SYDNEY: Detailed sea-floor maps made during the unsuccessful search for missing Malaysia Airlines Flight MH370, released by Australia on Wednesday, could help increase the knowledge of rich fisheries and the prehistoric movement of the earth’s southern continents.
The Indian Ocean search ended in January after covering a lonely stretch of open water where under-sea mountains larger than Mount Everest rise and a rift valley dotted with subsea volcanoes runs hundreds of kilometres long.
The whereabouts of the plane, which vanished in March 2014 en route to Beijing from Kuala Lumpur with 239 people on board, remains one of the world’s greatest aviation mysteries.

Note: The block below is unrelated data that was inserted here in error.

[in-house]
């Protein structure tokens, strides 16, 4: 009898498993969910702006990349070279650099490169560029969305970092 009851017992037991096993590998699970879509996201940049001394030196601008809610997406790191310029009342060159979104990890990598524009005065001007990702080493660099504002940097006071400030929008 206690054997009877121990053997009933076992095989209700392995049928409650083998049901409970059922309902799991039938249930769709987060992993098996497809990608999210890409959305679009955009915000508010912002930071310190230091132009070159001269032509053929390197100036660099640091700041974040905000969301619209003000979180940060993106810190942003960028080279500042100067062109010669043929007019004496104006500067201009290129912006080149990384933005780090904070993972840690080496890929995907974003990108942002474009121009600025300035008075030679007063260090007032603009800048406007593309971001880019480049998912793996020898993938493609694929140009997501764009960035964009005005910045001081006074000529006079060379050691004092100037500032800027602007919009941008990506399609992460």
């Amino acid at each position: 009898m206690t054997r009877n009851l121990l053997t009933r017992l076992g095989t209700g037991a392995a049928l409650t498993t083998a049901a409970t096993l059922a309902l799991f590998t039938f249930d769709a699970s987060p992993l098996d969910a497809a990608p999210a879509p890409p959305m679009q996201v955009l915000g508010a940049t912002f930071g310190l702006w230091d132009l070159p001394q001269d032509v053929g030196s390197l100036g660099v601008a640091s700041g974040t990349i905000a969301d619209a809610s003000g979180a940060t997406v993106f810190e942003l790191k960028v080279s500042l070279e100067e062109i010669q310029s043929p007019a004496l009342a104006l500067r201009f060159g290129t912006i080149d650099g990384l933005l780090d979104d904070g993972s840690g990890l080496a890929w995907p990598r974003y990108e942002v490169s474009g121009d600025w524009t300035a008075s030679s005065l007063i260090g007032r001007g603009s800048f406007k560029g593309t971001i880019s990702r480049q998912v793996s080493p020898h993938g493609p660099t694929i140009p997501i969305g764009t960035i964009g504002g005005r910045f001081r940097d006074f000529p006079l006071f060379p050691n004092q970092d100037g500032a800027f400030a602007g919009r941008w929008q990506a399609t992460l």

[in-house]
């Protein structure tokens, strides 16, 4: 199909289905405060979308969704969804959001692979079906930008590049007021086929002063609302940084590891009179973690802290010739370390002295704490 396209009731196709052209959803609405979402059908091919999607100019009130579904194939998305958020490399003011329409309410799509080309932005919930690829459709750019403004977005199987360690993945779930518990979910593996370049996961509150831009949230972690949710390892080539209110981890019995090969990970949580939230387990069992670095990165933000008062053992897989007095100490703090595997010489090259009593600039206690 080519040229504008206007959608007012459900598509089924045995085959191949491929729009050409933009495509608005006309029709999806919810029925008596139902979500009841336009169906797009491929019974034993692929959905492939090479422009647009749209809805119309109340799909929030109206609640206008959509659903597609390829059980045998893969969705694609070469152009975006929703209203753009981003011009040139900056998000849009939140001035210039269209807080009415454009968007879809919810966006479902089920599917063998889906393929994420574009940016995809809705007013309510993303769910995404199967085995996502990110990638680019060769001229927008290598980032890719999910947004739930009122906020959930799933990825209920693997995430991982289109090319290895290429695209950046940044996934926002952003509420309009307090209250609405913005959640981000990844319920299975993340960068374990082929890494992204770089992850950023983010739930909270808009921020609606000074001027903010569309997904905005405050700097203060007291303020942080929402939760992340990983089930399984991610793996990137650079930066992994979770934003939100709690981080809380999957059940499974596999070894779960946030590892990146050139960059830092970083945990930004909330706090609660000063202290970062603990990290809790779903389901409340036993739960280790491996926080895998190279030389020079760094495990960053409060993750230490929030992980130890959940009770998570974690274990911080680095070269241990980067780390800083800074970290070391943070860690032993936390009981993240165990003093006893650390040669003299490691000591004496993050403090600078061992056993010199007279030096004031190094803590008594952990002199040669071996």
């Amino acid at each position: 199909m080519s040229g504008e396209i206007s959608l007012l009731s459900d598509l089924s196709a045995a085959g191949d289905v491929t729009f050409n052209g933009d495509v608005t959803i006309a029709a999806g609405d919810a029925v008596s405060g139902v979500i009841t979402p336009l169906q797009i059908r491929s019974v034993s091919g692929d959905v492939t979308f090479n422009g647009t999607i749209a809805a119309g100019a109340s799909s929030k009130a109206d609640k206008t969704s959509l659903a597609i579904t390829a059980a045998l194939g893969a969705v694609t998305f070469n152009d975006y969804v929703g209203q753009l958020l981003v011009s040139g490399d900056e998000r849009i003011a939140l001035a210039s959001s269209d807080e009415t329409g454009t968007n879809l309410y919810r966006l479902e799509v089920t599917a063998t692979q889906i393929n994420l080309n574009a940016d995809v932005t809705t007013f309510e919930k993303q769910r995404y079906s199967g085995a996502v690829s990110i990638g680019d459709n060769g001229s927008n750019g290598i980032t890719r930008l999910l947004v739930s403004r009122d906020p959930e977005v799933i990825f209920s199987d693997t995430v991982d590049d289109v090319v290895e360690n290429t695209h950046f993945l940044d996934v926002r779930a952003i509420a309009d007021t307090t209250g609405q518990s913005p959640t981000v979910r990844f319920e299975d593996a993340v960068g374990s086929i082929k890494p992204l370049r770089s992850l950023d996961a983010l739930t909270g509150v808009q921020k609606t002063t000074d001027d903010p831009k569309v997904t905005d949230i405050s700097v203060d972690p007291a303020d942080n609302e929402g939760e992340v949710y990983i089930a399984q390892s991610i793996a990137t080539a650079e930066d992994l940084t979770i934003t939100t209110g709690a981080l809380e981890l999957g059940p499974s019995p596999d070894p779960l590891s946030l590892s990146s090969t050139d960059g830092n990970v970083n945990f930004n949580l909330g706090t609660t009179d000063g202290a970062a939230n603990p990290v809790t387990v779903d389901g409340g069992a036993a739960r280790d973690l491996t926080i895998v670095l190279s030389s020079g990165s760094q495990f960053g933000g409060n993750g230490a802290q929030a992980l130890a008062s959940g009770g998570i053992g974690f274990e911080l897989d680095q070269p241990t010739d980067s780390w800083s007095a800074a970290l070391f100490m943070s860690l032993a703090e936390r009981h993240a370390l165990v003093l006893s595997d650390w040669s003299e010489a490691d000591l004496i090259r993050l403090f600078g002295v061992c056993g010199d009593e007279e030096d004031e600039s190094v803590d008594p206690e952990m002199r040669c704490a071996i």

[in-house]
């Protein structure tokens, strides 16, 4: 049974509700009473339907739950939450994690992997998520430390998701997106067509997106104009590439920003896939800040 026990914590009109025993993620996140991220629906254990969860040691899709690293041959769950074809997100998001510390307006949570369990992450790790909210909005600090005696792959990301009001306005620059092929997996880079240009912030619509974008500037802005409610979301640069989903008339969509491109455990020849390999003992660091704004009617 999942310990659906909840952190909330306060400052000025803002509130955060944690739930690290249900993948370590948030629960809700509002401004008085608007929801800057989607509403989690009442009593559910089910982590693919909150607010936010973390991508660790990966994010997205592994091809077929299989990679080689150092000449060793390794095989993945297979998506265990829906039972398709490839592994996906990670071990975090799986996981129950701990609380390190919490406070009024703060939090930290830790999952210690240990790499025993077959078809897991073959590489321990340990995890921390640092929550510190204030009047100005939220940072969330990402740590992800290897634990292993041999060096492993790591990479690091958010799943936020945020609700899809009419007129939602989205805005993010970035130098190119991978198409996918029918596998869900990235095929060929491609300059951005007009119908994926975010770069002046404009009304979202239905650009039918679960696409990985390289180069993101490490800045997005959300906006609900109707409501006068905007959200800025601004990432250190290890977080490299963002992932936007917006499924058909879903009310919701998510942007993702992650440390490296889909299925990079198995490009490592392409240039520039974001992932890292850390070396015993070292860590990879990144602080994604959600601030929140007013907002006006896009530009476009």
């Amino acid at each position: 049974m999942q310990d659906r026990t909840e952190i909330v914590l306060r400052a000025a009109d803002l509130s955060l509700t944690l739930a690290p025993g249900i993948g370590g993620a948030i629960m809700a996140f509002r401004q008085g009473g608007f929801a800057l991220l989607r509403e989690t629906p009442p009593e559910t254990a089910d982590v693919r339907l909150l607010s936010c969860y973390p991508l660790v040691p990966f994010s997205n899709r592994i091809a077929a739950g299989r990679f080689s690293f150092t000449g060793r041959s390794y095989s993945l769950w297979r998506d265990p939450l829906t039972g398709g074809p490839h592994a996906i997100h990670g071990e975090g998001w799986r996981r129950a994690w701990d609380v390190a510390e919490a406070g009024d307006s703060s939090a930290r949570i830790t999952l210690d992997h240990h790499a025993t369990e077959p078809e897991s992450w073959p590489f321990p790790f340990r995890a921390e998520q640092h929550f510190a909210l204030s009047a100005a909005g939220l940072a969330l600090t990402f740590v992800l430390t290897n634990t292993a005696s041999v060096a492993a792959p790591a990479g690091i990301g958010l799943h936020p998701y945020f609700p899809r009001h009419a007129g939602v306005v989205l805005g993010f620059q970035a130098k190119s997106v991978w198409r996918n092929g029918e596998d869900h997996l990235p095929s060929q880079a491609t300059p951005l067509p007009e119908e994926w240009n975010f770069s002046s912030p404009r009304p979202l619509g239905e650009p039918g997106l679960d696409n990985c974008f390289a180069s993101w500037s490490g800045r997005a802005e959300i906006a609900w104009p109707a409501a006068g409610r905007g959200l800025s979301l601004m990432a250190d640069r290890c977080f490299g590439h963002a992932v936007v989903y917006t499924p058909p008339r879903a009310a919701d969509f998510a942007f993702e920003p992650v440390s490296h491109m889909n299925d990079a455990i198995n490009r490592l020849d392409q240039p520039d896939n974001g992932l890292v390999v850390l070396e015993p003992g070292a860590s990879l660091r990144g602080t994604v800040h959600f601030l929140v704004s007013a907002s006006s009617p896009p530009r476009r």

However, information gathered during painstaking surveys of some 120,000 sq km (46,000 sq miles) of the remote waters west of Australia should provide fishermen, oceanographers and geologists insight into the region in unprecedented detail, said Charitha Pattiaratchi, professor of coastal oceanography at the University of Western Australia.
“There are the
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